Car chase movies are abominations but during lockdown, spurred by ancient memories of “Drive” and recent memories of “Ford v Ferrari,” I was drawn into the promised energy of “Lost Bullet.” Debut filmmaker Guillaume Pierret has fashioned a simple but powerful story around the character of super-mechanic, super-driver Lino, furloughed from jail to help a special team of road cops chasing drug-carrying “go fast” cars. As the trailer foreshadows, treachery unwinds Lino’s life and he must find a car with exonerating evidence, the lost bullet of the title, before the bad guys kill him. All well and good, and precisely the reason I picked up this film. Pierret has fashioned a tight (if occasionally silly) script full of car races, battles, loves and losses, and the chase scenes themselves are brilliantly choreographed, building up tension towards a finale car chase scene. The dampening trouble with “Lost Bullet” is the actor playing Lino, stuntman Alban Renoir, who looks suitably “low-level crim” but can sustain few emotions, not even fear or triumph. Rooting for him as the hero simply never took hold of me, and while I can recommend this movie as a frenetic time-filler, it ends as empty of life as it began.
I have not read anything like “The Strange Book of Jacob Joyce” in years. An eloquent, propulsive novel that can seem like a thriller one moment but fantasy-horror the next, it held me in thrall. No plot spoilers from me: we travel with Jacob Boyce, a geologist obsessed with a painting, obsessed to the point of measuring each millimeter of the canvas, even as his own married life heads towards disaster. Scotland, then Spain, all beautifully observed … backed by rapier-sharp dialogue and a memorable cast of minor characters. And the descriptions of paintings – wow! If The Strange Book of Jacob Boyce were optioned for a movie, it would surely have to be by Christopher Nolan, so deviously twisty and immersive is the plot, so evocative the penmanship. Wonderful, wonderful.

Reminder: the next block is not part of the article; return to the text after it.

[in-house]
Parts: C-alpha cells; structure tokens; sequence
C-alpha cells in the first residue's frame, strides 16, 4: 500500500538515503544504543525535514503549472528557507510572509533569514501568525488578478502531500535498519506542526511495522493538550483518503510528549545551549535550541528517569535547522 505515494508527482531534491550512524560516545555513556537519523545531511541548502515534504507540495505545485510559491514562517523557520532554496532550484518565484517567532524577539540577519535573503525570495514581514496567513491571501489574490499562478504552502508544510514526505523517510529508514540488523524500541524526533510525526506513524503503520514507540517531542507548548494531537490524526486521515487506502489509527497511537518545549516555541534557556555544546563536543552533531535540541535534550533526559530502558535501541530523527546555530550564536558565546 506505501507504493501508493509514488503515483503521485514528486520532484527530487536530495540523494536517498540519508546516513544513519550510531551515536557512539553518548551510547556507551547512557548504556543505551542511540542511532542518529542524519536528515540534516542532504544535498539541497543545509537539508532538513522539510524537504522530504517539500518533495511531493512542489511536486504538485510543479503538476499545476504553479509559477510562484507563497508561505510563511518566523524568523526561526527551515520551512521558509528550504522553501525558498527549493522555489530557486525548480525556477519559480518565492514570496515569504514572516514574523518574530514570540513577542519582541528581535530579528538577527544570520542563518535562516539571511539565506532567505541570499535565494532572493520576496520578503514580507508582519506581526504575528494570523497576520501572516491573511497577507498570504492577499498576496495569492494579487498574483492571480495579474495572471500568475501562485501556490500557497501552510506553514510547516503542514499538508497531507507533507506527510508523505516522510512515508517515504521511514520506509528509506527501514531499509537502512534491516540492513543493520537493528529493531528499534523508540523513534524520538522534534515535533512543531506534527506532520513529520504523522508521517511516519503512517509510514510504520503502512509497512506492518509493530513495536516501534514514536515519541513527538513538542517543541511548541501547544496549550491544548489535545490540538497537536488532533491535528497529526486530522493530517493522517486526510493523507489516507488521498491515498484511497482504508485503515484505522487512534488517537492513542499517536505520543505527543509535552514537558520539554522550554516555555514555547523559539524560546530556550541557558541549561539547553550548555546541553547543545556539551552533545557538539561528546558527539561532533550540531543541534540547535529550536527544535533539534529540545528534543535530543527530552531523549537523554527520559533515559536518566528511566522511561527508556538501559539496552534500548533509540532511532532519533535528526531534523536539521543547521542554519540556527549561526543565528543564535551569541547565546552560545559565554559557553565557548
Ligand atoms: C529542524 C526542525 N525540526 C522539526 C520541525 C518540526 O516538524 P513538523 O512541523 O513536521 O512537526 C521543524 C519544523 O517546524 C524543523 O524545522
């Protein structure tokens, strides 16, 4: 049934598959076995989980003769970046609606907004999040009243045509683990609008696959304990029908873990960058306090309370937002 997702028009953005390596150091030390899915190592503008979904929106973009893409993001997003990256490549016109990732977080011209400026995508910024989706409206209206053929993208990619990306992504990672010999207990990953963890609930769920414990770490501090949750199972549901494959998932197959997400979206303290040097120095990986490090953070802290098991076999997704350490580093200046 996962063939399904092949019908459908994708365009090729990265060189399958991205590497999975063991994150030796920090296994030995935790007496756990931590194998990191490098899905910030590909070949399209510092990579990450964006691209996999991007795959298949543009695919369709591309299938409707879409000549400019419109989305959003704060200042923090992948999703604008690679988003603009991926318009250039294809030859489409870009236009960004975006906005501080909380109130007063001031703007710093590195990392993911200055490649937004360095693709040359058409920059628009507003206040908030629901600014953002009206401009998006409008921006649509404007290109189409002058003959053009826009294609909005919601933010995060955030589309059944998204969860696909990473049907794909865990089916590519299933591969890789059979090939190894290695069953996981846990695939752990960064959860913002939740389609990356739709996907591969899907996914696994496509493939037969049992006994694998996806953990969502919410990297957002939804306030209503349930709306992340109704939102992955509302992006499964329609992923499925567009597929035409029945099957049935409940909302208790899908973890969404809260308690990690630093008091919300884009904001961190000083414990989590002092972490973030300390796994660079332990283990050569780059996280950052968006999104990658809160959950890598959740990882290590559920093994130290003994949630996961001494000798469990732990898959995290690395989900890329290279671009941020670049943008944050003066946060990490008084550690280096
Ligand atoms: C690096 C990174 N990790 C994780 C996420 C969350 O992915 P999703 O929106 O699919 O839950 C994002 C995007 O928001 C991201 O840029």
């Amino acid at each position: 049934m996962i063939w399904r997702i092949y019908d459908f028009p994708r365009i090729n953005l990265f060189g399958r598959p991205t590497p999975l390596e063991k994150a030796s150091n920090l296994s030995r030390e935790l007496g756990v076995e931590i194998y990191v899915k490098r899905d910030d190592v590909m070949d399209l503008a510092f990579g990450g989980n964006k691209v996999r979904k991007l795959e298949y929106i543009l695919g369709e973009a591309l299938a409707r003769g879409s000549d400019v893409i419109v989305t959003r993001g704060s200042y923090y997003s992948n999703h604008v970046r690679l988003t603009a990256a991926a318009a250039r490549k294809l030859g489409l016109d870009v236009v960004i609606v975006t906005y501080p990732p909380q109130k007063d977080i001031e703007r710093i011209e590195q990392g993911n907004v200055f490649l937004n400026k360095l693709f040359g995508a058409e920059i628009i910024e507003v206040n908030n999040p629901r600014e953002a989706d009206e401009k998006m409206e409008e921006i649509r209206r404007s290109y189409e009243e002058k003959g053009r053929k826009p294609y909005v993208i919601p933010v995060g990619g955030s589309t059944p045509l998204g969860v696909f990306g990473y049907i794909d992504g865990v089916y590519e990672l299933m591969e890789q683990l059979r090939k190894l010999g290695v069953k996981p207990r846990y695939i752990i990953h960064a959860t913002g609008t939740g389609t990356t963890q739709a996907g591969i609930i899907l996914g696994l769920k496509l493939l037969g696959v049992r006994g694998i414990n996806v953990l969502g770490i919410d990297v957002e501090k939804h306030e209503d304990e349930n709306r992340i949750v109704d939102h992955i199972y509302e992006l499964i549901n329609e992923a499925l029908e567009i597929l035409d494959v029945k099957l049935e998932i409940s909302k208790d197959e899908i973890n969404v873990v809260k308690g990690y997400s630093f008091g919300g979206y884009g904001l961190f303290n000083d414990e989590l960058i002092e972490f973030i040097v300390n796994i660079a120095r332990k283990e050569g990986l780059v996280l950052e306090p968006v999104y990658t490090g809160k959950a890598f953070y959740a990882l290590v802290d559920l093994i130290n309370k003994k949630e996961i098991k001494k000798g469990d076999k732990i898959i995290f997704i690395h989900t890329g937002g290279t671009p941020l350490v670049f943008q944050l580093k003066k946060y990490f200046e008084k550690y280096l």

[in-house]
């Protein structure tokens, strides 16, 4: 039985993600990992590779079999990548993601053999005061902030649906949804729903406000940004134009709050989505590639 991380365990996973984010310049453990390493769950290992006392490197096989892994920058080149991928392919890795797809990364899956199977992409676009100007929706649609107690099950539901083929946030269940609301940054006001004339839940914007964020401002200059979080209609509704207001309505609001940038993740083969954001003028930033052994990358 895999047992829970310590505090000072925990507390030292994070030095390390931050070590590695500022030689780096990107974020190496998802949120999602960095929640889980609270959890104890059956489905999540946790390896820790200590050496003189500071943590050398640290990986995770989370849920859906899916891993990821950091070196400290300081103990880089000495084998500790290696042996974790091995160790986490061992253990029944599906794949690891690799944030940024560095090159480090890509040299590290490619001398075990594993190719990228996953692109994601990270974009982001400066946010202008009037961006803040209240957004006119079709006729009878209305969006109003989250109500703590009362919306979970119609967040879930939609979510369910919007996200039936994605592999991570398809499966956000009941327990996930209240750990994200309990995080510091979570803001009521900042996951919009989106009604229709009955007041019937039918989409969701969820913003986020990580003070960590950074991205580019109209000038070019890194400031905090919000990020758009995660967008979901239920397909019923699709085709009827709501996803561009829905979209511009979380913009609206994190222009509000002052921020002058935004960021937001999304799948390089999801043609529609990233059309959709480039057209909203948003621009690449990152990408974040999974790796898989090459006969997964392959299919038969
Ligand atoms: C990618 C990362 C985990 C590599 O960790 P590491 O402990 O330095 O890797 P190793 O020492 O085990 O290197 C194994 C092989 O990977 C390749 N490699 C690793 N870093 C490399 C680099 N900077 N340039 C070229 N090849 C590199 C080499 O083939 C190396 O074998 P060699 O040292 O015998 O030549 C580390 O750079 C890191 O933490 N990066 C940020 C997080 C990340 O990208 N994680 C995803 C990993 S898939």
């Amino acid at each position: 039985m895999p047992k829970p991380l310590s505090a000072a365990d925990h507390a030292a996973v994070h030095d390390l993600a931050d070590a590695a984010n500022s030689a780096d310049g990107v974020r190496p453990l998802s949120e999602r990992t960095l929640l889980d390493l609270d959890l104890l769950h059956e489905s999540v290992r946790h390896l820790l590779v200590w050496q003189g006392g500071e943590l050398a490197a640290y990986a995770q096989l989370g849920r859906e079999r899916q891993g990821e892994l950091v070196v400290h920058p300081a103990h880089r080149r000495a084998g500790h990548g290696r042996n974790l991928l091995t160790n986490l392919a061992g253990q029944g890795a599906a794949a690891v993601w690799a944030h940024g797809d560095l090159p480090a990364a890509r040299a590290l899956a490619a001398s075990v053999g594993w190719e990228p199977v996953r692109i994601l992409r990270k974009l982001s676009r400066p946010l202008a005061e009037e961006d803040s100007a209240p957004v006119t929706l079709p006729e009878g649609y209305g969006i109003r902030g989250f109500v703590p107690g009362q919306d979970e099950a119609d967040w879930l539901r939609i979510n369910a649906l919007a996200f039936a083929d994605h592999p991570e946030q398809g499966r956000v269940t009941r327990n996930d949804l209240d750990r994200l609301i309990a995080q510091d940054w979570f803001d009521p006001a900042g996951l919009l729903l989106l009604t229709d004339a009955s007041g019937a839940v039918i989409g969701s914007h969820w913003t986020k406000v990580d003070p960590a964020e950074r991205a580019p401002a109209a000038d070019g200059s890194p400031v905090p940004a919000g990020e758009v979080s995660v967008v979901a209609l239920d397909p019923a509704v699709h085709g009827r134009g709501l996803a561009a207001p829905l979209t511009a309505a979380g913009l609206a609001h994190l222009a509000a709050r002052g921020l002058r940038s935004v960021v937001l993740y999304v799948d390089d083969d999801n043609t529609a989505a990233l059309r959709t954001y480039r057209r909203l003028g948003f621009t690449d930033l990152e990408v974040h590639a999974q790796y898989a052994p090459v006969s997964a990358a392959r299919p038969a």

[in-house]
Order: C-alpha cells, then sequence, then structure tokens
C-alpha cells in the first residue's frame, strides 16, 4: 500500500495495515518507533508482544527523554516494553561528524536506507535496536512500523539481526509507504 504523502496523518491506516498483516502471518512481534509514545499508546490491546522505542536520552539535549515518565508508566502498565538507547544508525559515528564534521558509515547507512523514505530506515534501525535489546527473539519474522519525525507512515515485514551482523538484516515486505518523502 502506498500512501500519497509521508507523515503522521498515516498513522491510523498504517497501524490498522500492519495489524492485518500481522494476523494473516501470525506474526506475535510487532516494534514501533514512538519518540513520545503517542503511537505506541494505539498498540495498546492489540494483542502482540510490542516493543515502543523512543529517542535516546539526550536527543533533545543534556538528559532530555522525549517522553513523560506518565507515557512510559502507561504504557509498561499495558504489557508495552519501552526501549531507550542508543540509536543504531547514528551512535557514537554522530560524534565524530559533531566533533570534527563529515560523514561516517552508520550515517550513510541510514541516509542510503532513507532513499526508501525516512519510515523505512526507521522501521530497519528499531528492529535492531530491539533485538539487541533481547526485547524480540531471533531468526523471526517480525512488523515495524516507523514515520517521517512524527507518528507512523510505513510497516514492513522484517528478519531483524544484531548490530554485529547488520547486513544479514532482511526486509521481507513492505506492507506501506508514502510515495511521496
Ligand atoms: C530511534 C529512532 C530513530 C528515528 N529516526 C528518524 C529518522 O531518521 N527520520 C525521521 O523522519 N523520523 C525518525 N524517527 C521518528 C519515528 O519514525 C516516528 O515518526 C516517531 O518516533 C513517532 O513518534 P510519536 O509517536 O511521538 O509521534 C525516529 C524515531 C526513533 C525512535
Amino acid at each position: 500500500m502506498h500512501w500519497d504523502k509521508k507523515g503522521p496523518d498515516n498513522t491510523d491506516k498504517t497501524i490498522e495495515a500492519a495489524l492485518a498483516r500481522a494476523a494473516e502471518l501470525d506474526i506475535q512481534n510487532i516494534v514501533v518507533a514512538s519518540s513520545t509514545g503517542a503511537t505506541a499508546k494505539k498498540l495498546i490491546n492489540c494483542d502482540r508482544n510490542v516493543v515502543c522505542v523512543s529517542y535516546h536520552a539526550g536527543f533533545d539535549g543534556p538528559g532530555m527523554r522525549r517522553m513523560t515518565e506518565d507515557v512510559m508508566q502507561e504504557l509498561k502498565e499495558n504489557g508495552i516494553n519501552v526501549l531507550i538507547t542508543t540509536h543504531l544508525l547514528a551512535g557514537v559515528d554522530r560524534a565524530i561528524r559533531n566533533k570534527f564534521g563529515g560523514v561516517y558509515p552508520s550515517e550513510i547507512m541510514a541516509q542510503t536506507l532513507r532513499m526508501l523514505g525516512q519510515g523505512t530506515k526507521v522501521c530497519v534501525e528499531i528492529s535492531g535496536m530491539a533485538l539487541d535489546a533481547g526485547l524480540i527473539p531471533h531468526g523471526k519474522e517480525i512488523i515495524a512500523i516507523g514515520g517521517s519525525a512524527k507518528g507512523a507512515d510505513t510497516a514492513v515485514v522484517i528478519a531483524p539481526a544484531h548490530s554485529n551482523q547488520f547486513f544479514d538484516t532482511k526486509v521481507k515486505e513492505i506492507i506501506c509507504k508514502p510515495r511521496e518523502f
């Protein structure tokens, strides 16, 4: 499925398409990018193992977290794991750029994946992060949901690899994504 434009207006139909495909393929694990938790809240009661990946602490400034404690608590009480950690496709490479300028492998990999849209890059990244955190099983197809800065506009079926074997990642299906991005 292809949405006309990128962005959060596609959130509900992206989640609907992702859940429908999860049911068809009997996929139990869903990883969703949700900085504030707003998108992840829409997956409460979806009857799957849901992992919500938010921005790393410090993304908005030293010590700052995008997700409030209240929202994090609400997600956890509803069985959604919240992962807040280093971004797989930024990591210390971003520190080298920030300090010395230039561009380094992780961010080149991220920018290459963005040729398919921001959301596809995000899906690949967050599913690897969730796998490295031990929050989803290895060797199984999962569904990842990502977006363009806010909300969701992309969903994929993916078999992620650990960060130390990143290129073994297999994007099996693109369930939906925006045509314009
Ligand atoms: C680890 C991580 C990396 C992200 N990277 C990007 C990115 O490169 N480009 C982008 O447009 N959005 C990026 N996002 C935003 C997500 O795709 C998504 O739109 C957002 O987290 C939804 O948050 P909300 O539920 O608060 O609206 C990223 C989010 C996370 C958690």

A mystery set in rambunctious East Texas, “Beneath the Surface” is the second outing for Detective Sam Lawson, a can-do, smart, but volatile policeman. Assigned out of town to track down the missing daughter of his ex-boss (and enemy), Lawson discovers a stew of potential suspects, including businesspeople and local identities. The author unfurls the action and clues deftly, the style is unobtrusive, the dialogue sounds right, and Hawkins County springs to life. “Beneath the Surface” is stock standard genre fodder and all the better for it, a swift, pleasing read.